Trimming the costs of governance isn’t inherently a bad thing, but charging the unemployed fees to access their account information probably isn’t the best way for the state to save money.
However, that’s exactly what happened when Rhode Island outsourced the management of unemployment fund accounts to JP Morgan Chase in 2007.
“JPMorgan Chase agreed to operate the system at no cost to the state – if it could charge fees to those receiving unemployment benefits,” reports David Klepper of the Associated Press.
About 35 percent of the 41,000 Rhode Islanders on unemployment use what’s called an Electronic Payment Card to access their benefits. Ostensibly, these would be the people that are so poor they don’t even have a bank account. But Laura Hart, a spokesperson for the state Department of Labor and Training said others on unemployment “may appreciate the convenience of the EPC format.”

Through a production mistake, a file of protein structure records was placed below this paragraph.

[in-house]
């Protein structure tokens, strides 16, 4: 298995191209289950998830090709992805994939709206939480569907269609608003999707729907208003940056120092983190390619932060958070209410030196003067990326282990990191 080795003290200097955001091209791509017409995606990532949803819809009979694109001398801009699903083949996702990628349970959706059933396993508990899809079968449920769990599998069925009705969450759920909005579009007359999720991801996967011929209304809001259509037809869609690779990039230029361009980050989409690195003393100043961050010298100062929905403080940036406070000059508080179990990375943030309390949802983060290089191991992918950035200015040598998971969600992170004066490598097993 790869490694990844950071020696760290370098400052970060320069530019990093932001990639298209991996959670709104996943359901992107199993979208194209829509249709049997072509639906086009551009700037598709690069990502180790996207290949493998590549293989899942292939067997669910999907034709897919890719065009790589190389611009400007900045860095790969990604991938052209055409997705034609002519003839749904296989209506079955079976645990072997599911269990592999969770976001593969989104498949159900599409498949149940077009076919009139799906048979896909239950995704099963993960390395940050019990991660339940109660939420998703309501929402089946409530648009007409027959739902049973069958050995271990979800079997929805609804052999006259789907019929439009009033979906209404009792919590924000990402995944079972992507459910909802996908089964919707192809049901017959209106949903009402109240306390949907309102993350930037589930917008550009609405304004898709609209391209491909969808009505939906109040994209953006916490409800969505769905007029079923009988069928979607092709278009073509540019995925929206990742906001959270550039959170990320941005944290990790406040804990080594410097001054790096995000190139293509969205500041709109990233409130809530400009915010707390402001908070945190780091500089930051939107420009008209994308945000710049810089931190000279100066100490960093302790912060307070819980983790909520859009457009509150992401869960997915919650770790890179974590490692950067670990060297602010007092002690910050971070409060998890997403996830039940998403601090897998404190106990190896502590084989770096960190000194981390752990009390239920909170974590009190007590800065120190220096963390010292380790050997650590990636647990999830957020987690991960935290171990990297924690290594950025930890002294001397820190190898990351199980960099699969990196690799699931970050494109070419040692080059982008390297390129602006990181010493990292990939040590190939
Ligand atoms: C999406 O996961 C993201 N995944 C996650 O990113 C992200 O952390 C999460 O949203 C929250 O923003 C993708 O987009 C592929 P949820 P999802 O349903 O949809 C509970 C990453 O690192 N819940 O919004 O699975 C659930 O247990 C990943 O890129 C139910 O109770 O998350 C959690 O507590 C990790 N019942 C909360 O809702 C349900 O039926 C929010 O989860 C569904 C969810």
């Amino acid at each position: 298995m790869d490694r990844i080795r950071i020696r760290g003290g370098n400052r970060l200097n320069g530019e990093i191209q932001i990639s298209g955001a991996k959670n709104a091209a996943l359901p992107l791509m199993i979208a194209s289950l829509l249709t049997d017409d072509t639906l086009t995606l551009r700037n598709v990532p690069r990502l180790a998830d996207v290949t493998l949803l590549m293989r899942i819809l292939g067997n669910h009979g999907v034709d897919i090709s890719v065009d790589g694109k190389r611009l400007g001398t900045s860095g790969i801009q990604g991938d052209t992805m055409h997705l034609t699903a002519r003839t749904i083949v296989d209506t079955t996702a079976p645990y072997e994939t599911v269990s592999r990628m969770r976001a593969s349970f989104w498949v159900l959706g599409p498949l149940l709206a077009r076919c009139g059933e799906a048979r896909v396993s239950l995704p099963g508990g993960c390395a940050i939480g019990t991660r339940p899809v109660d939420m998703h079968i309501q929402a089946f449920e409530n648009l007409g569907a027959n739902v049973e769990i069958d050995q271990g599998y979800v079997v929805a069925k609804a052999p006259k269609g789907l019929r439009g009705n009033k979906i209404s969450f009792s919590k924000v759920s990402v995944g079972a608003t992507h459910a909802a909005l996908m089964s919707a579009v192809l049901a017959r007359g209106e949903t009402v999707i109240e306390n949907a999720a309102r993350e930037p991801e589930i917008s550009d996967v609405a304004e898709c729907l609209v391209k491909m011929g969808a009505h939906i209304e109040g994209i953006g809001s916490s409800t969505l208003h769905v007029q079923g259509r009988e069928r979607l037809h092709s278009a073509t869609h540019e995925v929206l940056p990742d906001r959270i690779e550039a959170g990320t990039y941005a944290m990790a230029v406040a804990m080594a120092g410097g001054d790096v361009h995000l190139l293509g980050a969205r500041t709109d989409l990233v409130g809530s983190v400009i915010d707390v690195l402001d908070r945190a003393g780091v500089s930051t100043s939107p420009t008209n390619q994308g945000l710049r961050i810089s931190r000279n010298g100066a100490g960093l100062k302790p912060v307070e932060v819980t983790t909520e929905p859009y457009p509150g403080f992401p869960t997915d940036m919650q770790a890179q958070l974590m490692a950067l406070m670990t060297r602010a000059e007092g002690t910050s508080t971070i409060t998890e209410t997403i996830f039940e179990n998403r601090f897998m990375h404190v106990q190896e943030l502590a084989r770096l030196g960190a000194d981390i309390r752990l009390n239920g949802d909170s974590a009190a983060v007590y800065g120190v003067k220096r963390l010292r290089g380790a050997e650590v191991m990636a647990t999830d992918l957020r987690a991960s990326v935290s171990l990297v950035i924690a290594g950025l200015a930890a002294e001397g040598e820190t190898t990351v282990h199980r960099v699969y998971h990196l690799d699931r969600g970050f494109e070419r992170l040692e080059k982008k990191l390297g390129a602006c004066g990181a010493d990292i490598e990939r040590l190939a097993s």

Or they may not, once they consider the fees JP Morgan Chase charges to use the service: a $.50 fee to check your balance; $1.50 to withdraw funds more than once per week; $3 for using a bank out of the system.
“The fees shift the cost from state governments to the consumer,” Lauren Saunders, a lawyer with the National Consumer Law Center, told Klepper.”These are people living on thin margins already.”
While Rhode Island isn’t the only state to outsource these costs – at least 40 other state do, according to the AP – the state senate last week voted to have the governor review the fees Morgan is charging.
The bill, if passed, would require that all fees for using the debit card be stated on the card itself. It was sponsored by Sen. William Walaska and Erin Lynch, both Warwick Democrats.
Currently, according to Hart, cardholders are given “literature” that explains the fees. “Additionally,” she said in an email, “DLT produced an information video about avoiding EPC fees” that is on the DLT website.
She also said that “most” fees associated with the EPC cards can be avoided.